The Economy

U.S. Core Capital Goods Orders Jump 1.8%

The February gain in orders was a positive sign for business spending after declines in the previous two months.
Matthew HellerMarch 26, 2018

After two straight months of declines, new orders for key U.S.-made capital goods bounced back in February, easing fears of a slowdown in business spending.

The Commerce Department reported that orders for non-defense capital goods excluding aircraft — a closely-watched proxy for business spending plans — rose 1.8% last month. It was the biggest gain in five months and followed a 0.4% decrease in January and a 0.6% drop in December.

Economists polled by Reuters had forecast a 0.8% rise in core capital goods orders in February. Core capital goods orders increased 7.4% on a year-on-year basis.

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According to Wells Fargo analysts, the declines over the previous two months had “raised some doubts about the outlook for business spending despite all the euphoria surrounding recent tax changes. The state of business spending, however, looks much stronger following the February durable goods report.”

Reuters said spending on equipment “remains underpinned by robust business confidence, strengthening global economic growth and a weakening dollar, which is boosting demand for U.S. exports. That is helping to support manufacturing, which accounts for about 12 percent of U.S. economic activity.”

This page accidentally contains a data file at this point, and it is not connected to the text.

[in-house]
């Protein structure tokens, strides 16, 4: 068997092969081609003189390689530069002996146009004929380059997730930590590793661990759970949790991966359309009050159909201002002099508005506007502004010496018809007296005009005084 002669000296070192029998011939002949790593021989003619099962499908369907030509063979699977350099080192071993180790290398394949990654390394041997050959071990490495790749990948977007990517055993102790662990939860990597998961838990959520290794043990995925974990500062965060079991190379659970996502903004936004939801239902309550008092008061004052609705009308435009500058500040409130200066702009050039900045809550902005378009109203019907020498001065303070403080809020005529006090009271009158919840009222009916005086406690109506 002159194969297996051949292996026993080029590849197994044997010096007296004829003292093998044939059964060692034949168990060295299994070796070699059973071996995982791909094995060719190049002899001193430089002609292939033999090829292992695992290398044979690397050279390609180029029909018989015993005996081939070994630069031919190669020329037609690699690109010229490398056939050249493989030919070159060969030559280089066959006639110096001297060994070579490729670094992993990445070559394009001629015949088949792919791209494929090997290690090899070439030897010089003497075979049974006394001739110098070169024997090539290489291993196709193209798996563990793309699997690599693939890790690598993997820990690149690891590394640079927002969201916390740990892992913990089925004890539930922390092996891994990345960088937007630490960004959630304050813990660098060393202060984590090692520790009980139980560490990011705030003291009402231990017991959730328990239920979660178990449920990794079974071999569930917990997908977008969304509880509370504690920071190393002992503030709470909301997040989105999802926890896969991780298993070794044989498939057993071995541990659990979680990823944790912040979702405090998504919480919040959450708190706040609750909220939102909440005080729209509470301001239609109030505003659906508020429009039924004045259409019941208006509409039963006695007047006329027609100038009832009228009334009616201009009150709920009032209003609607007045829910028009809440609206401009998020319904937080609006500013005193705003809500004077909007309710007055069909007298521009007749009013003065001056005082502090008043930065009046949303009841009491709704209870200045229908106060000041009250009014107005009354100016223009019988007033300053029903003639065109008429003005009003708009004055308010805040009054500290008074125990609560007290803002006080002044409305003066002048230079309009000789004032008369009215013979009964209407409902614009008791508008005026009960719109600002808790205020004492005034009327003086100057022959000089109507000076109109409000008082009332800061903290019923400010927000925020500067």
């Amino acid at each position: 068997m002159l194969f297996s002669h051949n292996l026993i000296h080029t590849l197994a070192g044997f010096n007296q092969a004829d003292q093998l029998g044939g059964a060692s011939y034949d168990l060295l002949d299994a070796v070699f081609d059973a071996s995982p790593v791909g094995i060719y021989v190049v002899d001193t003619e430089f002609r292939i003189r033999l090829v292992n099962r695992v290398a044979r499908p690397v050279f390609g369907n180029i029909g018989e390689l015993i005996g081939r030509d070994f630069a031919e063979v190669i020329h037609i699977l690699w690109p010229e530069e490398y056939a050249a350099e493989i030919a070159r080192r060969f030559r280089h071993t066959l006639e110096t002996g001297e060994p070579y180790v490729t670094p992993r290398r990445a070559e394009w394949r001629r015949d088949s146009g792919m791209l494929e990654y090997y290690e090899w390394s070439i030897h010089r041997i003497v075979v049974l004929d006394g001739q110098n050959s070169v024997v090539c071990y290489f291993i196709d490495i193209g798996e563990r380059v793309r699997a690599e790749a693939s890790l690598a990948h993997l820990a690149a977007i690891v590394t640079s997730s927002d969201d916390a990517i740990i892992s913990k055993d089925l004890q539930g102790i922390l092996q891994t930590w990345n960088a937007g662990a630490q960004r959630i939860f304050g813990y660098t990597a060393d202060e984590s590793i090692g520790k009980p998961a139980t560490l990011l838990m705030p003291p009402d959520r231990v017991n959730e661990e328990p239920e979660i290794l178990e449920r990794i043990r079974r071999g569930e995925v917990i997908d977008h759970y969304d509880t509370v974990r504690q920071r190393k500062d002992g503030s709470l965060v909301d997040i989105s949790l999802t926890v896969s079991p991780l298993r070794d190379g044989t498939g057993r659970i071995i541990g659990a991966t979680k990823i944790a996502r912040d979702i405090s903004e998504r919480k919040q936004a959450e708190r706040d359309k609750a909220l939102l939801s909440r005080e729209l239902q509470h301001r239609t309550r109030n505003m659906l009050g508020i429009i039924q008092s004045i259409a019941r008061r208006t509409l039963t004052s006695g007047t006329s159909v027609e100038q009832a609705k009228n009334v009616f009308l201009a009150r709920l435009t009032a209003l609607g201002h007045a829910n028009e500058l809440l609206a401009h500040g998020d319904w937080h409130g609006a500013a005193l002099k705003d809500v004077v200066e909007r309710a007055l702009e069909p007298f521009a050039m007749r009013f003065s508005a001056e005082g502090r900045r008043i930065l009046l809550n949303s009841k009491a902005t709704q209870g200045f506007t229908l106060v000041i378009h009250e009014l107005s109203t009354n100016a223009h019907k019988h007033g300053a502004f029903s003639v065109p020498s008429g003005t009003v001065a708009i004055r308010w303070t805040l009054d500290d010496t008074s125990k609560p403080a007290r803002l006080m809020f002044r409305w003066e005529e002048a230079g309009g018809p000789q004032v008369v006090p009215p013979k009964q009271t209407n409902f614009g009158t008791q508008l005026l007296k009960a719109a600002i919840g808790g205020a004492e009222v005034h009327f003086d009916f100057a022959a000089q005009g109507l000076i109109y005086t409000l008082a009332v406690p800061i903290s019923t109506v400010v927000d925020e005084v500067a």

“The strength in core capital goods shipments, together with a surge in industrial production in February, could help offset the impact of soft consumer spending on first-quarter growth,” Reuters added.

The February durable goods report prompted economists at Barclays to raise their first-quarter GDP growth estimate by one-tenth of a percentage point to a 1.9 percent annualized rate, while JP Morgan lifted its estimate for equipment spending growth in the first three months of the year to 7% from 5%.

Economists warn, however, that the threat of a trade war could dim the outlook for capital investment.

“Uncertainty hurts capital spending and the greatest uncertainty in the economic environment at present is the wild-card threat that U.S. tariff actions poses to the global trading system,” said John Ryding, chief economist at RDQ Economics.

Overall orders for durable good jumped 3.1% last month as demand for transportation equipment soared 7.1% after tumbling 3.5% in January.